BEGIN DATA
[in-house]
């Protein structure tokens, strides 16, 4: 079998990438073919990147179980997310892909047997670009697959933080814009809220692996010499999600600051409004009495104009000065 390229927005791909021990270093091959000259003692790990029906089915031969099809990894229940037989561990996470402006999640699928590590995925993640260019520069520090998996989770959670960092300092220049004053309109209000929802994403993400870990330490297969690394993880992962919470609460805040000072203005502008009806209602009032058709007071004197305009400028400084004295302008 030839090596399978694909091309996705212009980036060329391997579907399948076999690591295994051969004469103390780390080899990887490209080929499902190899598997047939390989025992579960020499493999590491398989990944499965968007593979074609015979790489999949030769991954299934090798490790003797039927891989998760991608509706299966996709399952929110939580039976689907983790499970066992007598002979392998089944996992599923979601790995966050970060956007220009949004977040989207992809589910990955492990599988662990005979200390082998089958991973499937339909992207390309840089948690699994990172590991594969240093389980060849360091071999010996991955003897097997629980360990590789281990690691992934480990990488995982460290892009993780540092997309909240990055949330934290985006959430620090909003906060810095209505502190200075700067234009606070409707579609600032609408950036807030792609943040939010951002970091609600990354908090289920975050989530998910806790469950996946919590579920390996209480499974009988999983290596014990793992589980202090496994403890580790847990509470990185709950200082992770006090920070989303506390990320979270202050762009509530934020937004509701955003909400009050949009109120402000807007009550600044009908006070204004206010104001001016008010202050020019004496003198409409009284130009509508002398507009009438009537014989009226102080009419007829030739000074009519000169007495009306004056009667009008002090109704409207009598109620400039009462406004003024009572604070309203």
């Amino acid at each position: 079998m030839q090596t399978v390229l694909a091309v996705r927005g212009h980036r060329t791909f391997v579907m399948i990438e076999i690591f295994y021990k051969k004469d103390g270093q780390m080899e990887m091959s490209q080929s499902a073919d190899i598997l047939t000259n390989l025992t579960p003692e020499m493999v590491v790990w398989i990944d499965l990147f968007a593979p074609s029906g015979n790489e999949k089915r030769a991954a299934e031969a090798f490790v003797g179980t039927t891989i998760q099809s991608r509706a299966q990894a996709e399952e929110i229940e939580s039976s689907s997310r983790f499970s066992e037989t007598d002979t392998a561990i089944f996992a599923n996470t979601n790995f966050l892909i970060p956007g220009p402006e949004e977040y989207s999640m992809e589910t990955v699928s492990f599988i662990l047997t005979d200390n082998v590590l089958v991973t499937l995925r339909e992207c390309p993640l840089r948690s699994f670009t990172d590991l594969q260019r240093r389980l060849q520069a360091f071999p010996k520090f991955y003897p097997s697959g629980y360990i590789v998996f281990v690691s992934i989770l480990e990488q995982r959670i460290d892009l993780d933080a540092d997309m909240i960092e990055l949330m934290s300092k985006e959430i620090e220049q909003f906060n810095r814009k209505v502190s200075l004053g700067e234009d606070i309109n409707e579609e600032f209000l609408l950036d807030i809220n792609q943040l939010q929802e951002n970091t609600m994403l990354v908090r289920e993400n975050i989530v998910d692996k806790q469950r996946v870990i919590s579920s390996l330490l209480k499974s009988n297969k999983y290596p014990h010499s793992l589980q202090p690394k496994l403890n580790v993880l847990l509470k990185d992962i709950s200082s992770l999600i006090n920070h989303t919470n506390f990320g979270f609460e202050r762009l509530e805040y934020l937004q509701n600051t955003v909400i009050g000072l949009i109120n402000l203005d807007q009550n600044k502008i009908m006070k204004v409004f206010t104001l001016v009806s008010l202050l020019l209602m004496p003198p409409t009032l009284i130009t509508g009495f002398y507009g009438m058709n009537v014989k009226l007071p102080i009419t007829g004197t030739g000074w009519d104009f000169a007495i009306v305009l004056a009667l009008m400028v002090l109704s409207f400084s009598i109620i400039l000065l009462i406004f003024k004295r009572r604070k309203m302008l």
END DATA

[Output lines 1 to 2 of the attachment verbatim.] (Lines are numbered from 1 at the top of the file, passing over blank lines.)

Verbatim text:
[in-house]
């Protein structure tokens, strides 16, 4: 079998990438073919990147179980997310892909047997670009697959933080814009809220692996010499999600600051409004009495104009000065 390229927005791909021990270093091959000259003692790990029906089915031969099809990894229940037989561990996470402006999640699928590590995925993640260019520069520090998996989770959670960092300092220049004053309109209000929802994403993400870990330490297969690394993880992962919470609460805040000072203005502008009806209602009032058709007071004197305009400028400084004295302008 030839090596399978694909091309996705212009980036060329391997579907399948076999690591295994051969004469103390780390080899990887490209080929499902190899598997047939390989025992579960020499493999590491398989990944499965968007593979074609015979790489999949030769991954299934090798490790003797039927891989998760991608509706299966996709399952929110939580039976689907983790499970066992007598002979392998089944996992599923979601790995966050970060956007220009949004977040989207992809589910990955492990599988662990005979200390082998089958991973499937339909992207390309840089948690699994990172590991594969240093389980060849360091071999010996991955003897097997629980360990590789281990690691992934480990990488995982460290892009993780540092997309909240990055949330934290985006959430620090909003906060810095209505502190200075700067234009606070409707579609600032609408950036807030792609943040939010951002970091609600990354908090289920975050989530998910806790469950996946919590579920390996209480499974009988999983290596014990793992589980202090496994403890580790847990509470990185709950200082992770006090920070989303506390990320979270202050762009509530934020937004509701955003909400009050949009109120402000807007009550600044009908006070204004206010104001001016008010202050020019004496003198409409009284130009509508002398507009009438009537014989009226102080009419007829030739000074009519000169007495009306004056009667009008002090109704409207009598109620400039009462406004003024009572604070309203």